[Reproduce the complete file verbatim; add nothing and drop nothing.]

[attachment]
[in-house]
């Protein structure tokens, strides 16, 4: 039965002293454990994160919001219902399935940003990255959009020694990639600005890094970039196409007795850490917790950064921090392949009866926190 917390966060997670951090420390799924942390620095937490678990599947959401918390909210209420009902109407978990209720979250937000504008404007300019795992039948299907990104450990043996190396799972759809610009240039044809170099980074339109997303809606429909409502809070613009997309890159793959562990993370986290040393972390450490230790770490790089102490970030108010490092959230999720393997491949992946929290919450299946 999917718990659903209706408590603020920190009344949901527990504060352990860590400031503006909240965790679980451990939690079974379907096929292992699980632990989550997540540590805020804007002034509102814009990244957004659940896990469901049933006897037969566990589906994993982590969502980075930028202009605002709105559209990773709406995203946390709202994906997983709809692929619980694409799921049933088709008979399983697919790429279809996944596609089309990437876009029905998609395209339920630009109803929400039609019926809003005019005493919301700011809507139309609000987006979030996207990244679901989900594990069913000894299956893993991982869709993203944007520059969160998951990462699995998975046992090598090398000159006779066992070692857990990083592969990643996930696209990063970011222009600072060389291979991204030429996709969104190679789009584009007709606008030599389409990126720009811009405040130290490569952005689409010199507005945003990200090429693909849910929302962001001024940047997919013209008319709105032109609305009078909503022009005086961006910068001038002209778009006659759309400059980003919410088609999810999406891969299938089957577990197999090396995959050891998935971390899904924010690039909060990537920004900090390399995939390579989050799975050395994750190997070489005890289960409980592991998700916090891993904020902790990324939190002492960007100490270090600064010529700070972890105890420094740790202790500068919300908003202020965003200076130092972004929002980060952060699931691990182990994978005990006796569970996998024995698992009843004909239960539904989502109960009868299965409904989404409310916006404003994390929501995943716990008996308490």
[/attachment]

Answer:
[in-house]
């Protein structure tokens, strides 16, 4: 039965002293454990994160919001219902399935940003990255959009020694990639600005890094970039196409007795850490917790950064921090392949009866926190 917390966060997670951090420390799924942390620095937490678990599947959401918390909210209420009902109407978990209720979250937000504008404007300019795992039948299907990104450990043996190396799972759809610009240039044809170099980074339109997303809606429909409502809070613009997309890159793959562990993370986290040393972390450490230790770490790089102490970030108010490092959230999720393997491949992946929290919450299946 999917718990659903209706408590603020920190009344949901527990504060352990860590400031503006909240965790679980451990939690079974379907096929292992699980632990989550997540540590805020804007002034509102814009990244957004659940896990469901049933006897037969566990589906994993982590969502980075930028202009605002709105559209990773709406995203946390709202994906997983709809692929619980694409799921049933088709008979399983697919790429279809996944596609089309990437876009029905998609395209339920630009109803929400039609019926809003005019005493919301700011809507139309609000987006979030996207990244679901989900594990069913000894299956893993991982869709993203944007520059969160998951990462699995998975046992090598090398000159006779066992070692857990990083592969990643996930696209990063970011222009600072060389291979991204030429996709969104190679789009584009007709606008030599389409990126720009811009405040130290490569952005689409010199507005945003990200090429693909849910929302962001001024940047997919013209008319709105032109609305009078909503022009005086961006910068001038002209778009006659759309400059980003919410088609999810999406891969299938089957577990197999090396995959050891998935971390899904924010690039909060990537920004900090390399995939390579989050799975050395994750190997070489005890289960409980592991998700916090891993904020902790990324939190002492960007100490270090600064010529700070972890105890420094740790202790500068919300908003202020965003200076130092972004929002980060952060699931691990182990994978005990006796569970996998024995698992009843004909239960539904989502109960009868299965409904989404409310916006404003994390929501995943716990008996308490």